Jean Toomer's Cane adapted, Bloomsday, Alison Brackenbury, Museums in lockdown
Jean Toomer's Cane adapted, Bloomsday in Dublin, poetry from Alison Brackenbury, Museums during lockdown
In 1923, African American author Jean Toomer published the novel Cane. It wasn’t a best seller at the time but is now held as a modernist classic and a central work of The Harlem Renaissance. A new radio adaptation is to be broadcast on Radio 4. We speak to playwright Janice Okoh and score composer, soul singer Carleen Anderson.
Today is Bloomsday, when Dubliners celebrate James Joyce’s Ulysses, the novel about Irish newspaper advertising salesman Leopold Bloom wandering round the city. As Ireland is emerging from lockdown events are moving online and for Zoomsday actor Seán Doyle is MC-ing a Joycean Punk Cabaret with an alternative presentation of extracts, songs, poems as well as Joyce’s saucier love letters. Seán joins us from Dublin just before the event begins.
Lockdown came quickly and affected arts organisations around the country with barely any warning. Venues closed their doors and hung up the “closed until further notice” signs. But what’s happening behind the closed doors? We speak to Joanna Meacock from the Kelvingrove Art Gallery and Museum in Glasgow and Anna Renton from Penlee House in Penzance.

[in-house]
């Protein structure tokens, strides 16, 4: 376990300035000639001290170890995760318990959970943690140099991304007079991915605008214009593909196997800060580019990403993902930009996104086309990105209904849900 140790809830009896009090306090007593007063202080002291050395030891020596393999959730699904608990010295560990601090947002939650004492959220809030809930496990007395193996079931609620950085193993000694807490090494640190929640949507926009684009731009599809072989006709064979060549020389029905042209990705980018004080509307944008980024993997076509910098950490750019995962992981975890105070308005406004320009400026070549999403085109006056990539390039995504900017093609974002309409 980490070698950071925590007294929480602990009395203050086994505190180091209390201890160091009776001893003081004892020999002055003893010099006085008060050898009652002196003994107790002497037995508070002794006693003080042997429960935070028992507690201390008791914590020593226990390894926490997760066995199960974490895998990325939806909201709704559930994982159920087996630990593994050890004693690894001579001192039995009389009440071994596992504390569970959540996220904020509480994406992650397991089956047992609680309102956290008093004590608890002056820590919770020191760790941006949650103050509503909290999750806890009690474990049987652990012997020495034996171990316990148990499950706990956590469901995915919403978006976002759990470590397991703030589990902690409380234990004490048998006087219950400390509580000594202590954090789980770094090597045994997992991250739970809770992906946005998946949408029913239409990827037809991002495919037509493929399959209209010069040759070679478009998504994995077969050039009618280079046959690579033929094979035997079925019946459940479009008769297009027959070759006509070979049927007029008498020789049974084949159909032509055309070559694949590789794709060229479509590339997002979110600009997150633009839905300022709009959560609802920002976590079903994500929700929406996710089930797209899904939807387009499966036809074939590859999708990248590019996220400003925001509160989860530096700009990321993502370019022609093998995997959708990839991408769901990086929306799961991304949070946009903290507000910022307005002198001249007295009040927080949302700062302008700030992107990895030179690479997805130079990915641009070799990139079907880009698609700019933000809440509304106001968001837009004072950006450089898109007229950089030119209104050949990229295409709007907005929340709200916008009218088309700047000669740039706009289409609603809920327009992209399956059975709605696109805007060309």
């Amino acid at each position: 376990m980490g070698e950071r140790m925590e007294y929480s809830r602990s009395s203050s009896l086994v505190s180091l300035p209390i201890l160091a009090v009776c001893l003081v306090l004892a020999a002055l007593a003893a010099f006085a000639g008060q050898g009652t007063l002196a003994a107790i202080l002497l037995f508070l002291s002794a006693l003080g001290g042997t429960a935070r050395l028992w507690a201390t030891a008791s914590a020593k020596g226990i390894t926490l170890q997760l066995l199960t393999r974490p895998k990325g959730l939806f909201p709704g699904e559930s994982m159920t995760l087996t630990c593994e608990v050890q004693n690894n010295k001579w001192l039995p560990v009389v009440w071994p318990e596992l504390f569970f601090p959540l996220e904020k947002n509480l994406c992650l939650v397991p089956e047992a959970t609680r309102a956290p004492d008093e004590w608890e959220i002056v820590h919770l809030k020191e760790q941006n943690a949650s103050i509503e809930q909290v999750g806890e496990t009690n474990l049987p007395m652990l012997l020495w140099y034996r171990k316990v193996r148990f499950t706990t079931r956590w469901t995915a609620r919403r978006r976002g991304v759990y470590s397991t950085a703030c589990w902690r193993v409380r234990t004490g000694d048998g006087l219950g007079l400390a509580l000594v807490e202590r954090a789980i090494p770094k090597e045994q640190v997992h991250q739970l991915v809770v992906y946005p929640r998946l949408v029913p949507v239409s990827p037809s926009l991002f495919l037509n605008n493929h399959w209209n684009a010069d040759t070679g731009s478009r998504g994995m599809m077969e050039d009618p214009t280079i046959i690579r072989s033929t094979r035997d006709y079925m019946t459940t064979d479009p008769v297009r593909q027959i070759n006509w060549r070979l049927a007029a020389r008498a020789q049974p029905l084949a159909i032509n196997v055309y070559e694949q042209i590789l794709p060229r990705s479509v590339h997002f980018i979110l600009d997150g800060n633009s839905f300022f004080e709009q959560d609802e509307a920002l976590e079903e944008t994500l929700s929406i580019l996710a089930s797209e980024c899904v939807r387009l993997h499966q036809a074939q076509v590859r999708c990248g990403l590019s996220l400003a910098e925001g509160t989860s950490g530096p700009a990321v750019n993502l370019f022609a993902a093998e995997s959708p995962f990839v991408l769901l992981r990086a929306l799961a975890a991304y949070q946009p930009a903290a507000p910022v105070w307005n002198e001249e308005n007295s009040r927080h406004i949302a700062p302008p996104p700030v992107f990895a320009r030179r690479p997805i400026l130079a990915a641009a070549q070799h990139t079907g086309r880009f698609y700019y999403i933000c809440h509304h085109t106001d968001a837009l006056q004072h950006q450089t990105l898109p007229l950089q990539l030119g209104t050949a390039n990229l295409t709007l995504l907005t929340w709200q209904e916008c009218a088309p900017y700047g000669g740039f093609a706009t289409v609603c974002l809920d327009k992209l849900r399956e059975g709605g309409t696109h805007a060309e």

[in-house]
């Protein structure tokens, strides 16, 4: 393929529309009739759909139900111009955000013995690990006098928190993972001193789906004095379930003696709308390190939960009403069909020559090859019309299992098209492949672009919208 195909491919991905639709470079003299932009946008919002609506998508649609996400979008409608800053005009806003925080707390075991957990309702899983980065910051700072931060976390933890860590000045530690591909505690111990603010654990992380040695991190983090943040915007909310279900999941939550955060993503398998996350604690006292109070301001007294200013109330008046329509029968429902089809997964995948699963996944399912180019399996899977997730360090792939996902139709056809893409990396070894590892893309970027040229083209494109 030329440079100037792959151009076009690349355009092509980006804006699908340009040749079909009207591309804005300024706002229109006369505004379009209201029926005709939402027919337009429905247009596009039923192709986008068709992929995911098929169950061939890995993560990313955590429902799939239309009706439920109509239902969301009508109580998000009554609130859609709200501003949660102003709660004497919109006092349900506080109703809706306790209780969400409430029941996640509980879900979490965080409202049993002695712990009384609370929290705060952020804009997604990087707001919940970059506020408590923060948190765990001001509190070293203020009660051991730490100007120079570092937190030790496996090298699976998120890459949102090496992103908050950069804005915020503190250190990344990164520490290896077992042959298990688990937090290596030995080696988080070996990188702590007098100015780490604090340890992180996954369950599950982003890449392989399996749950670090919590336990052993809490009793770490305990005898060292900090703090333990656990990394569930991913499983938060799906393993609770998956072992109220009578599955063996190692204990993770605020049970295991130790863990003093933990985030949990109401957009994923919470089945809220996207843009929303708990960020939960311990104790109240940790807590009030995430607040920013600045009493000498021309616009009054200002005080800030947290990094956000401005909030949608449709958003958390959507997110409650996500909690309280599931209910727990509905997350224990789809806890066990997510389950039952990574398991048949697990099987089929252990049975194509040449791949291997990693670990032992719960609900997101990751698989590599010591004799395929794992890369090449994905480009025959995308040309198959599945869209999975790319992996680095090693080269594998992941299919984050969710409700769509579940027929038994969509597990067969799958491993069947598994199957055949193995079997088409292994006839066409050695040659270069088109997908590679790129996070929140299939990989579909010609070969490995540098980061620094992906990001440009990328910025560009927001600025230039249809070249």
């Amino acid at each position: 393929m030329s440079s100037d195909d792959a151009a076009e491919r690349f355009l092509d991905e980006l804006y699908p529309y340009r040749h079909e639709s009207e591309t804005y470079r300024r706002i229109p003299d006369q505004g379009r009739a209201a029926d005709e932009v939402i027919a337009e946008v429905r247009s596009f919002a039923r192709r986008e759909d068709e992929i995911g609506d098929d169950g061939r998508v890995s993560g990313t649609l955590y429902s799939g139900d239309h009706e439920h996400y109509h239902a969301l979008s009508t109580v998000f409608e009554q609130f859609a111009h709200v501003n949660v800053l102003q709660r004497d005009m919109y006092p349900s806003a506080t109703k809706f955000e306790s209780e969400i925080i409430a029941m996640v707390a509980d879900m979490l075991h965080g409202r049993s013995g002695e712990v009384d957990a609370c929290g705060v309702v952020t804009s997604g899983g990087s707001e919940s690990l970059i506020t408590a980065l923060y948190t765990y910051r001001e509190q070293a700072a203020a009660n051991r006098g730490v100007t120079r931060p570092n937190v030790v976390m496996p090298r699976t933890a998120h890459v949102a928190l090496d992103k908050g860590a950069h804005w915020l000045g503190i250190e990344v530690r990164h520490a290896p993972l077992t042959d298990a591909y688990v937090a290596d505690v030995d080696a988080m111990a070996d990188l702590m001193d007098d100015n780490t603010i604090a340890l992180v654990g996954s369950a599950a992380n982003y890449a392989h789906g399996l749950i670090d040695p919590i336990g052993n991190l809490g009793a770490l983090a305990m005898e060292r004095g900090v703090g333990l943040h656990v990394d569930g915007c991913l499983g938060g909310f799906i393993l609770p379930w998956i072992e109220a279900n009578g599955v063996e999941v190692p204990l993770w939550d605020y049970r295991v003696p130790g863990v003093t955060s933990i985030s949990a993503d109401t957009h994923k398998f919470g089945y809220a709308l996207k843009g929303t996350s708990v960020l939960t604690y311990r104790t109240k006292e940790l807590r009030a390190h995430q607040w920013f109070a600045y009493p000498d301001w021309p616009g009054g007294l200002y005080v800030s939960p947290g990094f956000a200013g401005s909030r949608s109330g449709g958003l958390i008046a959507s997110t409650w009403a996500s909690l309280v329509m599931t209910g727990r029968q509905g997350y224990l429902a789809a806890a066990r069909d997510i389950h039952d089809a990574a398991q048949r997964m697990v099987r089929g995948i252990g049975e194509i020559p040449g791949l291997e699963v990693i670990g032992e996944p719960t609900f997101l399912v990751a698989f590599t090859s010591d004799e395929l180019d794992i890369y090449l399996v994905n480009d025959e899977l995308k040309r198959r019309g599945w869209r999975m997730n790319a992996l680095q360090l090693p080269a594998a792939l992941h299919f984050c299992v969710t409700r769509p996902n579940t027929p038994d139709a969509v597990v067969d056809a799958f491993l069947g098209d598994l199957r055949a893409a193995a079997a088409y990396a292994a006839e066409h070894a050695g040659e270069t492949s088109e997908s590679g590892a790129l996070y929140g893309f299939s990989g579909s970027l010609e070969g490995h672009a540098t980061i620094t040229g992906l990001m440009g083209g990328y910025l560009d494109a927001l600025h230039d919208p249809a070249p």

For one week only Alison Brackenbury is Front Row’s poet in residence. The colsure of museums during Coronavirus has inspired Alison to write new poems about some of those she has visited. Every day this week we will be hearing one of her Museums Unlocked poems. In today’s Alison takes us to Aghanistan via a painting in the Museum of Somerset in Taunton Castle.
Presenter: John Wilson
Producer: Julian May
Studio Manager: John Boland
Museums under Lockdown
by Elizabeth Butler
Museum of Somerset
Alison Brackenbury, Poet in Residence at Front Row this week, reflects on how she came to write her Museum Unlocked poems, one of which she will be introducing and reading each evening.
The horse's mouth
muzzle skims dry ground.
Tongue lolls past bit. Cracked hooves have found
the baked path to the fort.
leather palms grip round
his pommel. He has dropped the reins.
Scarlet sash swings, silk’s battered skeins.
One red eye rolls, his dead pile plains.
One man, not
The men who clatter through the gate
are also mounted, smart and straight.
The General’s grey, in fear,
or puzzlement, lets fine head tilt.
The rider in the red skull cap,
rough Afghan sheepskin on his back,
does not part lips. Though his voice cracks
they will not hear.
rooms, on a tape’s loop
a young voice from the present troop
speaks level, calm, on course:
‘For me, it’s Queen and Country!’ Scoop
the sagging man. How, in such heat,
can Queen or country beat retreat?
Generals. Ask recruits’ torn feet.
Now ask the horse.
- Tue 16 Jun 2020 19:15